The teeth on a wood blade are specifically designed for cutting wood, plastics and other soft applications. The universal bi-metal blade can be used on these same materials but can additionally be used to cut non-heat treated metals such as nails, bolts, sheet metal etc.  However please remember, if you’re solely cutting wood without any chance of nails getting in the way, use a wood blade for the job instead of a bi-metal.  Universal bi-metal blades are significantly slower at cutting wood than a good dedicated wood saw blade.

 

What’s our pick for cutting through plaster & lath?

Our universal bi-metal saw blade will be a good choice to cut through plaster, lath and all those little nails along the way but the lifespan of your blade will be reduced due to the abrasive qualities of the plaster.  If this job is eating up too many of your blades try using our diamond blade attachment.  It is designed to cut plaster, lath, backer board, tile and other hard materials.

 

Which blade works best for cutting drywall, coarse or fine?

The larger teeth pattern of the coarse saw blades will not clog up as quickly as the fine blades and your multi-tool will whip along your cut pretty quickly.  However, using fine saw blades create less dust than the coarse, which may actually be preferred by you over speed.  Either way please keep in mind that the soft gypsum in your sheet rock is actually very abrasive on your cutting teeth, if your going to be doing extensive drywall cutting order extra blades.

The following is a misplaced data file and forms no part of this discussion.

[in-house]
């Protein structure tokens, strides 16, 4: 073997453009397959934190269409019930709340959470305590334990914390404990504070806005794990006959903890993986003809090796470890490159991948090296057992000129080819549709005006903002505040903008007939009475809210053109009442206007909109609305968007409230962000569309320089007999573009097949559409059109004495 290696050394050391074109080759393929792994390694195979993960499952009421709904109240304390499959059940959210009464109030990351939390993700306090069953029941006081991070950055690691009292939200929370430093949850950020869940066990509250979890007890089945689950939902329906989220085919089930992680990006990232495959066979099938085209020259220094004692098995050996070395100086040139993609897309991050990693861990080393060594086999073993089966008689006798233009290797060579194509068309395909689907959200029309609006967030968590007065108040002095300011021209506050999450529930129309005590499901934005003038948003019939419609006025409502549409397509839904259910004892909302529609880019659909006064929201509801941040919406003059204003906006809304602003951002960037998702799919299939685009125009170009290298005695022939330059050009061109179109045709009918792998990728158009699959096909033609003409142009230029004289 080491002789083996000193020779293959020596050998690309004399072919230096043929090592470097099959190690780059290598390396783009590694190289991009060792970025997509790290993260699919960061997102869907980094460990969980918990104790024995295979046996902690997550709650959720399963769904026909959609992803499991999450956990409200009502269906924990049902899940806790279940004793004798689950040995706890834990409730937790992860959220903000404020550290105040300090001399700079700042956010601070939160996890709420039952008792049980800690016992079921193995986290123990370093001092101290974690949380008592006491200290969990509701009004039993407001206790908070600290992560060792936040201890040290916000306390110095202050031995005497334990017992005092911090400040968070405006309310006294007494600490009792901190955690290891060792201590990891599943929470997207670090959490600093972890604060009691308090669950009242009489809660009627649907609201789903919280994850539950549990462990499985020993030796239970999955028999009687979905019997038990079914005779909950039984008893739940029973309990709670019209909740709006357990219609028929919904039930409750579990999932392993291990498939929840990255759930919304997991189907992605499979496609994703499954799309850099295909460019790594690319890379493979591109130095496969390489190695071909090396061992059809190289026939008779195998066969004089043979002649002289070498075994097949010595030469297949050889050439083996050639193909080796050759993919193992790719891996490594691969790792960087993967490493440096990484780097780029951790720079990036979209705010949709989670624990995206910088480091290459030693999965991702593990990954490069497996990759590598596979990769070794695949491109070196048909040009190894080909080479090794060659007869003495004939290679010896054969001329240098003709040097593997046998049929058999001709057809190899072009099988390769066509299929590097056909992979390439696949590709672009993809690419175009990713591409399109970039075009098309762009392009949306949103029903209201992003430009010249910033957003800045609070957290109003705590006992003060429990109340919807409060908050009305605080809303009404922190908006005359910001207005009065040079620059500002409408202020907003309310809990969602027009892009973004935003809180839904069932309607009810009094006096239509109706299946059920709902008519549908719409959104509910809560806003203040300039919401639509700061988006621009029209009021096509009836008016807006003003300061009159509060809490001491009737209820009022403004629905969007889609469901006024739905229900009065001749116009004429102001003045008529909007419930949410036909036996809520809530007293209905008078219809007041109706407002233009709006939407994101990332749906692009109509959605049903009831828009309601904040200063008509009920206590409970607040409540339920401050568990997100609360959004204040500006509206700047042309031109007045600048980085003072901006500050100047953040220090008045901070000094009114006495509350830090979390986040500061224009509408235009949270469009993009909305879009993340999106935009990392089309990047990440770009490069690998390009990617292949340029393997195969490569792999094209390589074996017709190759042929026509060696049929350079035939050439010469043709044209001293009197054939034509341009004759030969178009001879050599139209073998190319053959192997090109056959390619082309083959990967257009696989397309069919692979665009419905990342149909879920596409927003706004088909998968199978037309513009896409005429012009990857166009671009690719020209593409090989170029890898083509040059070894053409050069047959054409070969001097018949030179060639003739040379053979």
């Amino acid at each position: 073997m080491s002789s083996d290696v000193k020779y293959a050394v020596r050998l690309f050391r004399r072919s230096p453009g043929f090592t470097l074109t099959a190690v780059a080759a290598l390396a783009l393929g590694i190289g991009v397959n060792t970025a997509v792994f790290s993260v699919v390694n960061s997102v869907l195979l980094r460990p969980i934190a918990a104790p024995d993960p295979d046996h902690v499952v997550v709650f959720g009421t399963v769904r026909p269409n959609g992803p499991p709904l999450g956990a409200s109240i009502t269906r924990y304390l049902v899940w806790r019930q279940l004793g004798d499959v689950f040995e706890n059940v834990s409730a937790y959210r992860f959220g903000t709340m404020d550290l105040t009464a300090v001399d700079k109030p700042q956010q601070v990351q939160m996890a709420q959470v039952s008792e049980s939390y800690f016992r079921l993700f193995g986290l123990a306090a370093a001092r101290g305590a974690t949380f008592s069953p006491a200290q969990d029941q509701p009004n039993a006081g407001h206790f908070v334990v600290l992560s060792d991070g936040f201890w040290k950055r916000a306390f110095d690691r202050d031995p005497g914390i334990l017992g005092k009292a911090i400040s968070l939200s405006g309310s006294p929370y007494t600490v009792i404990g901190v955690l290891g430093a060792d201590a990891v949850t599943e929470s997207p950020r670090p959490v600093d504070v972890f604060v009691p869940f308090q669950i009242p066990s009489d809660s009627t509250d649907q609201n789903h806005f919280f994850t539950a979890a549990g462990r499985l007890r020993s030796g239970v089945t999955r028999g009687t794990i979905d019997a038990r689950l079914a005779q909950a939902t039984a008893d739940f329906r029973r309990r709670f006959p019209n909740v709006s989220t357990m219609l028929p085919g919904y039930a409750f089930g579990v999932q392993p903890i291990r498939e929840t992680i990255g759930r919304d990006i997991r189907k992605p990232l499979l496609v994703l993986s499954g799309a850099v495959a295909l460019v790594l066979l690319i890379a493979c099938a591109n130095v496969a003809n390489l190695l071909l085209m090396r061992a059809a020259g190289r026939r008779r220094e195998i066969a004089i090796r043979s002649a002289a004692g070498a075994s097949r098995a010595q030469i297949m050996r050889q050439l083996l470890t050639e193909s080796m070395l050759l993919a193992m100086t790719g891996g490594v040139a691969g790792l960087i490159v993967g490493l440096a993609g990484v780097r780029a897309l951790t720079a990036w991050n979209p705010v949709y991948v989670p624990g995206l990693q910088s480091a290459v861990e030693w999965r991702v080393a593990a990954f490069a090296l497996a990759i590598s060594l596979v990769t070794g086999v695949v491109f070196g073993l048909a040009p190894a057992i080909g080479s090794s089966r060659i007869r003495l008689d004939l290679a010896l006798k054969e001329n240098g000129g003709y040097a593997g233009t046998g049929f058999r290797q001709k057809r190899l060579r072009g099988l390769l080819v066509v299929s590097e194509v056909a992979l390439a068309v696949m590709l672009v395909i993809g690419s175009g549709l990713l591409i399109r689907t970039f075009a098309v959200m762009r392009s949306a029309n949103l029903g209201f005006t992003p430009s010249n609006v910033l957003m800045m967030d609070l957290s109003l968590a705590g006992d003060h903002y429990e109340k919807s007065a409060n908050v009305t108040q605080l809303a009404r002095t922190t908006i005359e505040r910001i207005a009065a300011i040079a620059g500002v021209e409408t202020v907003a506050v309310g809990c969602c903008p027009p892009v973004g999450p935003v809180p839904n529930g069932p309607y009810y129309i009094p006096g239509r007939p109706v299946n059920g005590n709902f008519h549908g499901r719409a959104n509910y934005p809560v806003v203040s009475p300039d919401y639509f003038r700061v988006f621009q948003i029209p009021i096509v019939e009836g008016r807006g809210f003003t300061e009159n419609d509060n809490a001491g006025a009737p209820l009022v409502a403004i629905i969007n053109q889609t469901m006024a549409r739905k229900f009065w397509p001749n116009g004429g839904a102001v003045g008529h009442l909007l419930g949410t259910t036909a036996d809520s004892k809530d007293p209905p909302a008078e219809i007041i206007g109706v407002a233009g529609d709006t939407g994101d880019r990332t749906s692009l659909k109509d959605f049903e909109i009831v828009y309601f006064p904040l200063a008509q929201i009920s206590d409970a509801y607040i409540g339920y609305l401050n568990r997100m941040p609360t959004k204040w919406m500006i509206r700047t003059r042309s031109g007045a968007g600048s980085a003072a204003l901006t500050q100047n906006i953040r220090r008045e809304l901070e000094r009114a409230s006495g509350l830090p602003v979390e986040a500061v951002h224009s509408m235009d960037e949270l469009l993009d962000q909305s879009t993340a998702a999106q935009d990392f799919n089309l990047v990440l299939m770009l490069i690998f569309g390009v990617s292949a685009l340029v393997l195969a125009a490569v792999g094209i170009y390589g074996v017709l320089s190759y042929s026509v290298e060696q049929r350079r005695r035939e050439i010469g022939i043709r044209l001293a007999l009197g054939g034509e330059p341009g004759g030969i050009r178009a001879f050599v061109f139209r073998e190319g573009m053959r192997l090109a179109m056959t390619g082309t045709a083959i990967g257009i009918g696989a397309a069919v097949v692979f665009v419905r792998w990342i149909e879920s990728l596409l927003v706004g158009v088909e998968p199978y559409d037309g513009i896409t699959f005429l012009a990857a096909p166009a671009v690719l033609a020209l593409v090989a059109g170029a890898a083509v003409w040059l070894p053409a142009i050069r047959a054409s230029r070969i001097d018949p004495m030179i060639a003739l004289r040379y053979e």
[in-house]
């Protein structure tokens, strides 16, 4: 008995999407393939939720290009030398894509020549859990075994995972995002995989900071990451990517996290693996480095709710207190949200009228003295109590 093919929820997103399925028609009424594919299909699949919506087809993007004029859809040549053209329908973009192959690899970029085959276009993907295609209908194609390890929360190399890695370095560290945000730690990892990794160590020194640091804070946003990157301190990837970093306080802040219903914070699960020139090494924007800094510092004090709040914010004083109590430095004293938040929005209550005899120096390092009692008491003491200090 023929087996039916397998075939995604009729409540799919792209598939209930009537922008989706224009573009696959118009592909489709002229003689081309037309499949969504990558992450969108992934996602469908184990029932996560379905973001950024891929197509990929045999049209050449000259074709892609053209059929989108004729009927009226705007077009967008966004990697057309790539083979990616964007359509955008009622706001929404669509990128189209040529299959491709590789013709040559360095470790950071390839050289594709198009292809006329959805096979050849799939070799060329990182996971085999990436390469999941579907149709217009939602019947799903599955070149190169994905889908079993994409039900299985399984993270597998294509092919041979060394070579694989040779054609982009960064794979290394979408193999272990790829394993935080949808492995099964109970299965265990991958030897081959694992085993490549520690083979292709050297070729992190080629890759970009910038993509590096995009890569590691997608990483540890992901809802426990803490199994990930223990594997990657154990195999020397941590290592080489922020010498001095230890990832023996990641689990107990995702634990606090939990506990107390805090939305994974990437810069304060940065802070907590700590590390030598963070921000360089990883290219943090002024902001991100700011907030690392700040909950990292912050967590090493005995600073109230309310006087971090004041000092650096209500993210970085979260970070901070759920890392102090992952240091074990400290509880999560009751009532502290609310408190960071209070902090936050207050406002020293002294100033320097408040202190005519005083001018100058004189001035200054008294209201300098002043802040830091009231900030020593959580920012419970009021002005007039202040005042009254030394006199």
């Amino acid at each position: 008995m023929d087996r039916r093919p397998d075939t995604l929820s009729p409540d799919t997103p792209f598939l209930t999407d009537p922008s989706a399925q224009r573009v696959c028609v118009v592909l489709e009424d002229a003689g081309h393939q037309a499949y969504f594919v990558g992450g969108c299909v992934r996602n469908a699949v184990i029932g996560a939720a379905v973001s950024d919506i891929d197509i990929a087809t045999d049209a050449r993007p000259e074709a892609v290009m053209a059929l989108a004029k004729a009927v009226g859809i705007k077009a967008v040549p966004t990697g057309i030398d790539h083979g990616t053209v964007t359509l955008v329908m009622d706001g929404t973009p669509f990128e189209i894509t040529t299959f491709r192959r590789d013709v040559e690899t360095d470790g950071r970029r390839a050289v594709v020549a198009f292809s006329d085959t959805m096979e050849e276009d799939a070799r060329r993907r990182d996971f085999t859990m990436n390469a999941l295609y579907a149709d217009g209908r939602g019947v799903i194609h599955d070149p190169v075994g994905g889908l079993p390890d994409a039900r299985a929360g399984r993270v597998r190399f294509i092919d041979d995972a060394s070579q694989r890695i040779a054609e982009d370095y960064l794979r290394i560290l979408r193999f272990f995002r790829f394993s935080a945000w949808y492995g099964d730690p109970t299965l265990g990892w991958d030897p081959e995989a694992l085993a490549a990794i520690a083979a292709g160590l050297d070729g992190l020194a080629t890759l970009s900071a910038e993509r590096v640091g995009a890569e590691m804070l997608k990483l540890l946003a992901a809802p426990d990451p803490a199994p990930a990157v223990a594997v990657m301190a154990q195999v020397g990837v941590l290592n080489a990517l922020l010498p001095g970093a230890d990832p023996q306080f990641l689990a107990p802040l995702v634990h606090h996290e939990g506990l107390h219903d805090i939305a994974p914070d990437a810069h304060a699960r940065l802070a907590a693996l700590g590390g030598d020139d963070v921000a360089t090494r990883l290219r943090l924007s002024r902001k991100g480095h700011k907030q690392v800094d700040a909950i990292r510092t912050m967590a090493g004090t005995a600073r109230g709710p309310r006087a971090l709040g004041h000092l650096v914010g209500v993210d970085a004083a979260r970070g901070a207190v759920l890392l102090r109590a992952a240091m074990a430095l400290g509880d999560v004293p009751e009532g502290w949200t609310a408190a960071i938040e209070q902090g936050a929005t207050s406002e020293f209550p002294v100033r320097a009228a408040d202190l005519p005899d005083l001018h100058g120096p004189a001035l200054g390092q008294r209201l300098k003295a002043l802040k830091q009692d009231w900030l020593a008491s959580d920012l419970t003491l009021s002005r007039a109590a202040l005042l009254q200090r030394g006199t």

When do I use the circular style multi-tool blades?

We generally use the circular blades for thinner stock materials and panel cutting.  The circular blade is very good for those longer cutting spans in wood, plastics and thin sheet metal.

 

Which scraper blade works best at removing caulking with minimal surface damage, such as on a window?

The flexible mushroom scraper blade is great for removing window caulking.  The flexibility of this blade will minimize on any damaging.  We can also use the springy nature of this blade to press against our work surface while the blade slides under and separates the material we’re removing.

 

When cutting thicker Plexiglas panels how can I reduce or avoid surface melting?

Try to keep your multi-tool moving along at an adequate speed taking shallow cuts with each pass.  Slowing down or stopping with your tool running will surely lead to melting of the plastic.  You can even try the added benefit of using a water spray bottle.  Get a helper to spray a water mist in front onto the cut zone as you run the multi-tool along, this will dissipate some of the heat build-up that leads to melting plastic.

 

How can I extend the life of the sandpaper and sanding pad attachment?

Using a lower speed setting on your multi-tool will extend the performance of your sandpaper.  Lower speeds reduce surface heating and material loading onto your sandpaper.  However the real issue I see with sanding is a need for operators to properly hold their multi-tool sanding pad flat to the sanding surface.  There seems to be a tendency by users to press a little too much towards the front tip of the sanding pad.  Pressing into the pad tips will not only wear out your sandpaper prematurely at the tip but could possibly have you wearing right through the paper to the Velcro hooks of your pad attachment.  Consciously make an effort to hold your sanding pad flat to your work surface.